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The Perfect Message

As reported by the Courier-Journal, the Western Kentucky University has caught wind of hazing occurring within their conference championship level swimming and diving programs. Their men’s team won a Conference USA championship last season, and the women’s team finished second. Also, a member of the women’s team was an Olympic athlete at the Summer Olympics winning a medal respectively. It was discovered there was sexual assault, underage drinking, as well as including prospective student athletes not yet enrolled. What they did about these allegations is the perfect and strongest message to have been sent on the issue.
Western Kentucky has decided to suspend both their swimming and diving teams for the next five seasons. It seemed based off of the president’s response that this wasn’t the first time this has happened, as he is quoted in saying that the program has had a “culture of misconduct.” The only qualm I have with him is how he could allow it to reach this point? Maybe if he had taken action sooner it would never have reached the point where a five-year suspension was necessary. It could serve as a blessing in disguise. Now, all athletic departments across the country know the new standard of punishment for their respective programs. This penalty has caused Western Kentucky to not only lose their coaches and next five seasons of competition, but it will affect them for decades as they cannot pull in any new recruits with scholarships for the years following the suspension. The college has decided to respect the scholarships for all the current athletes as long as they are in good academic standing.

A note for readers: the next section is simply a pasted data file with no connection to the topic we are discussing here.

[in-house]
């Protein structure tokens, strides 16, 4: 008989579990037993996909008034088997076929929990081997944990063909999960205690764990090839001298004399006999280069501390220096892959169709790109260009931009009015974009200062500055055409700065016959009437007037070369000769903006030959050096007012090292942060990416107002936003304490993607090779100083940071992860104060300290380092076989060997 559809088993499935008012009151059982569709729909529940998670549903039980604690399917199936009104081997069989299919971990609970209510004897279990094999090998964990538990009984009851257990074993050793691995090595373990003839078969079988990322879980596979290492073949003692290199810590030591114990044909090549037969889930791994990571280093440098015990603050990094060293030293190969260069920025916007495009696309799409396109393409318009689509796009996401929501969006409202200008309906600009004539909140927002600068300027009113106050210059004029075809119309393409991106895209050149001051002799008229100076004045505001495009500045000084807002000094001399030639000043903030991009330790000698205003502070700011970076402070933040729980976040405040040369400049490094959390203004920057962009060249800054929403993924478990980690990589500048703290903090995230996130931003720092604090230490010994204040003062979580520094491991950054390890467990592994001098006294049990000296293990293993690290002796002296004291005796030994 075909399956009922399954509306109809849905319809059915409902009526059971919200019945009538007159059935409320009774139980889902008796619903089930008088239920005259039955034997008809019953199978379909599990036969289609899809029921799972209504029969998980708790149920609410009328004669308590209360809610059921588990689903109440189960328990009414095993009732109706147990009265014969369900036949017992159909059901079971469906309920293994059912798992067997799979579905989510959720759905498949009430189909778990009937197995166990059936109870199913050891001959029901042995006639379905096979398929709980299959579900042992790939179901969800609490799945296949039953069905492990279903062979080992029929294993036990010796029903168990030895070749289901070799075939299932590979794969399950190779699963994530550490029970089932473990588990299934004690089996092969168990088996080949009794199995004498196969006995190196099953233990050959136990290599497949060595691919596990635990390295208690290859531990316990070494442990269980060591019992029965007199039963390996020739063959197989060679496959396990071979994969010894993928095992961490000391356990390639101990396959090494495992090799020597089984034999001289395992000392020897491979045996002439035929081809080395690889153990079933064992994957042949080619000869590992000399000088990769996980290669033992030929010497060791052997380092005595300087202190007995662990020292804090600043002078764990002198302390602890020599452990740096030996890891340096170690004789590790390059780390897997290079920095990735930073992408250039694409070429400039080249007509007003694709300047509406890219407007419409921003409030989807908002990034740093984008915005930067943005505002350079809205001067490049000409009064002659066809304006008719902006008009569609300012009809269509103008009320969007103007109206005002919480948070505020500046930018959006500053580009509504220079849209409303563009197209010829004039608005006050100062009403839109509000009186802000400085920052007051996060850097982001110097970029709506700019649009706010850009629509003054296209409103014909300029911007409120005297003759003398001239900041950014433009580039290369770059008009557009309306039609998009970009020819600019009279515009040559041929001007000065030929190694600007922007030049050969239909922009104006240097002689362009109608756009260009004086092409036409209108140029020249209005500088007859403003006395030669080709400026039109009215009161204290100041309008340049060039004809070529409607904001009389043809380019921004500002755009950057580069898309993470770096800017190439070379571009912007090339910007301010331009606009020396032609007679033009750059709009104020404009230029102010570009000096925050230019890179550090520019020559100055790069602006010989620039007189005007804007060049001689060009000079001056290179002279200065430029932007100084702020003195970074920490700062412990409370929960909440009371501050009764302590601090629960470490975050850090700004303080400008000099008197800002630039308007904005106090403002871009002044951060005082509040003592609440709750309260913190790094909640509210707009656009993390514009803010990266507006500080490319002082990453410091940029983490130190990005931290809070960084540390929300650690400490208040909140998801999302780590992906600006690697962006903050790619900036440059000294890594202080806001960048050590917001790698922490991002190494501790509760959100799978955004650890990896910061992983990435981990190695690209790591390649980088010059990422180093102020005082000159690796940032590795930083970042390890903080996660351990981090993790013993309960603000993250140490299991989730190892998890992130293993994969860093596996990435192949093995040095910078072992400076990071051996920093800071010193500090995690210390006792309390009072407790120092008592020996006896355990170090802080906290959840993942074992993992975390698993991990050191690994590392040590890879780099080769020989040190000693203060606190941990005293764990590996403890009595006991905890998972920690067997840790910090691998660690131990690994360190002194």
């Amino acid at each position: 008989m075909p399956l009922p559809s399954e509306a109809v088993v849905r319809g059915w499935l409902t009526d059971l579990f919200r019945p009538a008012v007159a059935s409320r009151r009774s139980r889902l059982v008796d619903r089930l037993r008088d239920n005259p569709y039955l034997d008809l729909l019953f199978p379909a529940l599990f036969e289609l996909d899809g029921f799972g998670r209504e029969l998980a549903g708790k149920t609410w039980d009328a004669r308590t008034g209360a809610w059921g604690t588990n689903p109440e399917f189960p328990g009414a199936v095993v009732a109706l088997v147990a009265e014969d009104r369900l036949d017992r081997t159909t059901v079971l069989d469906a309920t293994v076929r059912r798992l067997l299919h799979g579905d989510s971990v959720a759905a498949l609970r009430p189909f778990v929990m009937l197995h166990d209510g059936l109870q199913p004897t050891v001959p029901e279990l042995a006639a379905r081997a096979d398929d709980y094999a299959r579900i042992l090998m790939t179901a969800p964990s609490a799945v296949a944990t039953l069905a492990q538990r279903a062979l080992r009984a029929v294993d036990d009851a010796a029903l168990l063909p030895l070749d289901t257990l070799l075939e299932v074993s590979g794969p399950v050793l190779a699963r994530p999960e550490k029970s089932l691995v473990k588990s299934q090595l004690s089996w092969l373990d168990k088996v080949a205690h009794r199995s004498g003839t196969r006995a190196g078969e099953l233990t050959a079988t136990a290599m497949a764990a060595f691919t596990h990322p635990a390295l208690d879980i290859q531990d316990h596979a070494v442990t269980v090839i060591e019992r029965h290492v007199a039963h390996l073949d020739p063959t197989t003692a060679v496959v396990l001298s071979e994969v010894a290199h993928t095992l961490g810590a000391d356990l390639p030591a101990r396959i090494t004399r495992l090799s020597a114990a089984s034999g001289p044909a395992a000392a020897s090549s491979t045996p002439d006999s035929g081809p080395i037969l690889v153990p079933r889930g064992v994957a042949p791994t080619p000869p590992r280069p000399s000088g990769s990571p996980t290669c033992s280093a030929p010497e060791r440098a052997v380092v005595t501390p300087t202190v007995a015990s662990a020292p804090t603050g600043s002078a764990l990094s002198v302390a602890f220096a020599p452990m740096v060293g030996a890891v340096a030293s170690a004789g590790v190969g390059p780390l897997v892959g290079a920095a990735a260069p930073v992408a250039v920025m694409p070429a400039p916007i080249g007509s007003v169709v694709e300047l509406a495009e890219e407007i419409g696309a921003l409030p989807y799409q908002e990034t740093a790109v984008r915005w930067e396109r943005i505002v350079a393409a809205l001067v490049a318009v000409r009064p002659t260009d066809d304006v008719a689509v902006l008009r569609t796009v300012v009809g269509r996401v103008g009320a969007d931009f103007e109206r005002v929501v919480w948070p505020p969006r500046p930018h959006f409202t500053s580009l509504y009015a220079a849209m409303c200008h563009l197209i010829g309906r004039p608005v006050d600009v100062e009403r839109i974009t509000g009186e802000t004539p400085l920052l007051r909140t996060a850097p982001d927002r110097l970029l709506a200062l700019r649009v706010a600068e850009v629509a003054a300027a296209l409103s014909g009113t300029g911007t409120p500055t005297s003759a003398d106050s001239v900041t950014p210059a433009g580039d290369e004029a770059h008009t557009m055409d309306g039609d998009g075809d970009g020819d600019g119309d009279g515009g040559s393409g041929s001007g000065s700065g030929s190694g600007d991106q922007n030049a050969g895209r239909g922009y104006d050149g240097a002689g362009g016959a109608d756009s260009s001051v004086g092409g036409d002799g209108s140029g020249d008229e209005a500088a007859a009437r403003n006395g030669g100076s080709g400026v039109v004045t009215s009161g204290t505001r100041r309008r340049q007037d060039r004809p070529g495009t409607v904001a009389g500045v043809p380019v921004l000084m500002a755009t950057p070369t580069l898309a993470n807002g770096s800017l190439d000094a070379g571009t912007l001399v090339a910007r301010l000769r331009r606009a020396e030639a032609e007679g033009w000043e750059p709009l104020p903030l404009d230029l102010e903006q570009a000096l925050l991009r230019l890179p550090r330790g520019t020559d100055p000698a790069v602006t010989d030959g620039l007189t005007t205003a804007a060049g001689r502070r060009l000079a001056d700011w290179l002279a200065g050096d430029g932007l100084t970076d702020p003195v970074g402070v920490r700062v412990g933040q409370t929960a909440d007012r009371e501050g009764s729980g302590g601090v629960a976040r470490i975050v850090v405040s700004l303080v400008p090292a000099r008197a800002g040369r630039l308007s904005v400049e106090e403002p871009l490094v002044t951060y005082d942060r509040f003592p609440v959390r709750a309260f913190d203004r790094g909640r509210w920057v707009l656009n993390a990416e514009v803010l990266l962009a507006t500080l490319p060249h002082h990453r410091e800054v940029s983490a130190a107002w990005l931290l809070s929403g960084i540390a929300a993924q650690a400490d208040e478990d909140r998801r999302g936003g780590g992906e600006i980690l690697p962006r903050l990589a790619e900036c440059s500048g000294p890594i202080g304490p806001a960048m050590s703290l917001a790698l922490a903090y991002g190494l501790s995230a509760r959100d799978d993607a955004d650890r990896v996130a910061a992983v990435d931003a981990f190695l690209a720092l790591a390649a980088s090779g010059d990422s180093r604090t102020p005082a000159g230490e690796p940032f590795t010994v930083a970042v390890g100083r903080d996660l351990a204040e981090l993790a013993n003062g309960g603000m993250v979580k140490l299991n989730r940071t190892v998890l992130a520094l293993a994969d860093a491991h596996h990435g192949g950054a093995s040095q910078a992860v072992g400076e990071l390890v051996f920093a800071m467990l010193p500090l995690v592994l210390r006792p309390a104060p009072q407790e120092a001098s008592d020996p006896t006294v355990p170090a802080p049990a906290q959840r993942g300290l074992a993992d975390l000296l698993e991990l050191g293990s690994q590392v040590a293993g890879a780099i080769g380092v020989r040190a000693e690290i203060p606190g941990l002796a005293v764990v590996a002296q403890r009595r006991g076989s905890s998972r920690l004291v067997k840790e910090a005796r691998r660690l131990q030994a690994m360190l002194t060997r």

In my personal opinion, this was a long overdue punishment for a program. It’s a shame it had to happen to a program that was so small in popularity and notice amongst the national media. If it had been a football or basketball team, I think it would have been a headliner on SportCenter, and media around the country would have been discussing it for years like the SMU scandal. These kids needed to learn somehow that no matter what you do for the school or how high you are in social status, you can be punished. This was completely justifiable and I commend Western Kentucky officials in knocking this hazing problem completely out of their university forever.
– Andrew DiStefano – President of the Hazing Prevention Center

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